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Dry Reforming of Methane to Syngas other Subsequent Products

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posted on 20.06.2017, 00:00 by Hussain Alsukairi, Alexander Fox, Sean Kasprisin, Tim Poppert, Nykta Vovk
Synthesis Gas, or syngas (Hydrogen and Carbon Monoxide) can be used in multiple chemical processes. Utilizing Steam reforming (SRM) of methane (CH4) has been the accepted method to create syngas and utilized industrially. SRM results in the formation of Carbon Dioxide, CO2 (a greenhouse gas) has to be dealt with to minimize the environmental impact. Dry-reforming of methane (DRM) uses CO2 as a feed, instead of a by-product with a better stoichiometric conversion to syngas. Acetic acid, CH3OOH, (the desired product) is very common in chemical processes, with a variety of uses. The accepted method for CH3OOH synthesis uses a Methanol (CH3OH) intermediate. This requires multiple reactors and a gas-liquid shift reaction. Directly converting from syngas to CH3OOH (and other products) allowing the favorable stoichiometric amounts of syngas from DRM to be utilized without involving an additional reactor for the process. The goal of the process was to determine if it was possible to directly convert CH4 and CO2 into syngas through the DRM process and then directly convert it to CH3OOH and other subsequent products for sale. The project focused on what were the necessary items to create this process and would it be economically feasible. Due to the limited amount of literature information on these processes the project's end state was to determine what necessary steps in the research and development phases were needed to create a catalyst with certain properties to make the process technically possible, and economically viable.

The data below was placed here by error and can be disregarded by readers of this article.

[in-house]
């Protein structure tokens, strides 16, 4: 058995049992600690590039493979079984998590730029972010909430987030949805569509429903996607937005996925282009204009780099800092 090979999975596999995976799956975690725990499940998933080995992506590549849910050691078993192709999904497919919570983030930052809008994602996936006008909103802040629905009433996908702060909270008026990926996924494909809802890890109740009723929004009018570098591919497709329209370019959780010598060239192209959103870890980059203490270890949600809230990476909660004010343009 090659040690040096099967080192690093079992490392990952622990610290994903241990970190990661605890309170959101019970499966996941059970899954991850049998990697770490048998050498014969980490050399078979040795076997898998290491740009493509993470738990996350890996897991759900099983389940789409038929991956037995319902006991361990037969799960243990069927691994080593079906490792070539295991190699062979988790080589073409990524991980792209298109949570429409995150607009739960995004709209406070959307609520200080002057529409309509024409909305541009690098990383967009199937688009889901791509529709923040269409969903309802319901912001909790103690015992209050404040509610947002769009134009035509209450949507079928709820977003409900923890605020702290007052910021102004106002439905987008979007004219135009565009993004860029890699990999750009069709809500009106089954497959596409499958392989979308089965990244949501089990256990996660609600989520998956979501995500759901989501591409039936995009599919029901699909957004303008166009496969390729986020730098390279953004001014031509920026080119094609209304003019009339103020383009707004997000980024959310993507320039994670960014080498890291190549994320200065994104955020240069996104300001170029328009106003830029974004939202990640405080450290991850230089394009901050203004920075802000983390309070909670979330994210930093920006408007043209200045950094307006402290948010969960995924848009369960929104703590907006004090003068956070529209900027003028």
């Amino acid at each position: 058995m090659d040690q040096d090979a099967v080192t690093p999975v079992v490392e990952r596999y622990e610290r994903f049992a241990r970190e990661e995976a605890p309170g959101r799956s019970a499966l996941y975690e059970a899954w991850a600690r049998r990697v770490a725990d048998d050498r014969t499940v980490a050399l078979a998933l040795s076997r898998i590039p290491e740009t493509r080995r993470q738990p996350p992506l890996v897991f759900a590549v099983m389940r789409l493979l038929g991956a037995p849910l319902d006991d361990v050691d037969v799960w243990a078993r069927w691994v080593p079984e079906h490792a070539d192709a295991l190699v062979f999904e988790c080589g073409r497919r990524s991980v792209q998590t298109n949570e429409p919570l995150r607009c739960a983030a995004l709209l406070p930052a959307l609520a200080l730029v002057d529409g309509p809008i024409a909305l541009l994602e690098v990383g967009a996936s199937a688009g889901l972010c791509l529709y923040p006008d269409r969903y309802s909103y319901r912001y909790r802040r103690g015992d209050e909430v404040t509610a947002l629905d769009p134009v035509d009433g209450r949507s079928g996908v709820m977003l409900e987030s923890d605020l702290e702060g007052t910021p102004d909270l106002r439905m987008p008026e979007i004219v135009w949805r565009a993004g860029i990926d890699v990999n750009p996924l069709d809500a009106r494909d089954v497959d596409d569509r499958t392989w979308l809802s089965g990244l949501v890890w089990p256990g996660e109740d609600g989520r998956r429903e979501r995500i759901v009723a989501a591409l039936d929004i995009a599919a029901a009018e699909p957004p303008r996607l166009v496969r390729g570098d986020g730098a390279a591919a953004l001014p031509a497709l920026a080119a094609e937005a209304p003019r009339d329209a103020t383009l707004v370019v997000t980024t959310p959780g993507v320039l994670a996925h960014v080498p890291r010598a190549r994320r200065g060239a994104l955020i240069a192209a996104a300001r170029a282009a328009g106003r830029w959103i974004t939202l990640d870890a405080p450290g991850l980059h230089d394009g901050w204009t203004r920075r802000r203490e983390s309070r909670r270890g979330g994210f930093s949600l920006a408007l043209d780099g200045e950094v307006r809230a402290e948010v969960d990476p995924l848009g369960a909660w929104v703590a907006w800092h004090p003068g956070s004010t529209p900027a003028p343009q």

History

Advisor

Bell, David

ISO

eng

Language

English

Publisher

University of Wyoming. Libraries

Usage metrics

UGRD 2017

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